Most GPs think medical organisations should drop opposition to assisted dying

More than half of GPs think organisations such as the RCGP and BMA should drop opposition to assisted dying and adopt a 'neutral stance', a poll shows.

End of life care (Photo: iStock.com/KatarzynaBialasiewicz)
End of life care (Photo: iStock.com/KatarzynaBialasiewicz)

For terminally ill, competent adults, 55% of GPs believe that medical organisations should adopt 'a position of neutrality on the issue of assisted dying', according to a poll by campaign group Dignity in Dying.

More than 1,000 GPs took part in the poll, with only a third of respondents saying they backed organisations such as the RCGP and BMA retaining their current stance.

GPs' views on whether the law should change to legalise assisted dying were more widely split - with 33% against a change in the law, 32% for and 34% unsure or neutral.

End of life care

However, 43% of GPs responding to the poll said that if they were terminally ill and suffering unbearably at the end of life they would want assisted dying as an option.

Dr Jacky Davis, chair of Healthcare Professionals for Assisted Dying, said: 'There’s no consensus among doctors when it comes to the subject of assisted dying. Because of that, most doctors think their medical colleges and representative bodies should adopt a neutral stance so that everyone’s views can be represented.'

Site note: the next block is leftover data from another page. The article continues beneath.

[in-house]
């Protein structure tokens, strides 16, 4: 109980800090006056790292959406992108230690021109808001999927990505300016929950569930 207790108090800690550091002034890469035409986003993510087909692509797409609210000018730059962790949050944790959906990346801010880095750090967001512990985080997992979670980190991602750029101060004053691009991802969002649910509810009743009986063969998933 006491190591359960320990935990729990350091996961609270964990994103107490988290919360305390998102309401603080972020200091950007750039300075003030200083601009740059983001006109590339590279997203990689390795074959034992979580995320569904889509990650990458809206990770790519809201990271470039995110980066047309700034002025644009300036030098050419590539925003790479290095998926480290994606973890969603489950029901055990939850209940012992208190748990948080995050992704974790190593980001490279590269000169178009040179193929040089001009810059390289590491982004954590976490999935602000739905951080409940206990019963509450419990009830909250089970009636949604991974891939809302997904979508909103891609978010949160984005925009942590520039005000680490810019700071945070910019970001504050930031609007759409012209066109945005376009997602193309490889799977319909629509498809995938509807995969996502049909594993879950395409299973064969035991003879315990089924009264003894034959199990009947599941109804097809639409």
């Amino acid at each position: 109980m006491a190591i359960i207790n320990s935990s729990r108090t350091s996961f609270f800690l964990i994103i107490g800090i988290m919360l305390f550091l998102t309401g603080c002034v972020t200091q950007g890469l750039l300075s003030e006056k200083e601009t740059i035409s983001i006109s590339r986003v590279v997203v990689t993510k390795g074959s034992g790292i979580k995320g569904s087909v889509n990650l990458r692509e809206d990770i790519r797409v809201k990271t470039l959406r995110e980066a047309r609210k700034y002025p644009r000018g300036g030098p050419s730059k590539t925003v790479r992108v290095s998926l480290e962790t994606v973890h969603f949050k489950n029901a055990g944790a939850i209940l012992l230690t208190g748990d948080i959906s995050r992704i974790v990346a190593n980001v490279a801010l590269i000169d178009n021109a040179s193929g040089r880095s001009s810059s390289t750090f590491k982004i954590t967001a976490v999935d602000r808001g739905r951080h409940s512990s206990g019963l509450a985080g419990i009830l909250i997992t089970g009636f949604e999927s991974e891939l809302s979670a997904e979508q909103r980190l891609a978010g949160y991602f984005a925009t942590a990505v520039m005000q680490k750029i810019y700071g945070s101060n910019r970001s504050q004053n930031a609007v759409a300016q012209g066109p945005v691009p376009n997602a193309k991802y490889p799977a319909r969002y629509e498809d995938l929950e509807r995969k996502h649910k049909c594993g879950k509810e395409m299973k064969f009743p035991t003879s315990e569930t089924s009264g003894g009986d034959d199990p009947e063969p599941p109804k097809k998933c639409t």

BMA medical ethics committee chair Dr John Chisholm said: 'The BMA is opposed to assisted dying and supports the current legal framework which allows for compassionate and ethical care for dying patients. We understand that this is a complex and highly sensitive issue, and that there is a wide range of views held within our membership. Our policy since 2006, however, has been to oppose assisted dying in all its forms.

Policy stance

'Our policy is made through well-established democratic processes, where members debate and vote on motions at our annual representative meetings. At the BMA’s 2016 annual representative meeting, following a researched-backed informed debate on end-of-life care and physician-assisted dying, members were given the opportunity to vote for the BMA to change its stance to one of neutrality. Members rejected this, thus reaffirming our current stance of opposition.

'Our focus remains on promoting investment and supporting improvement in palliative care so that high-quality end-of-life care services are available to all patients who need them.'

An RCGP spokesman confirmed the college's stance was to oppose a change in the law on assisted dying, and that this had followed a consultation in 2014.

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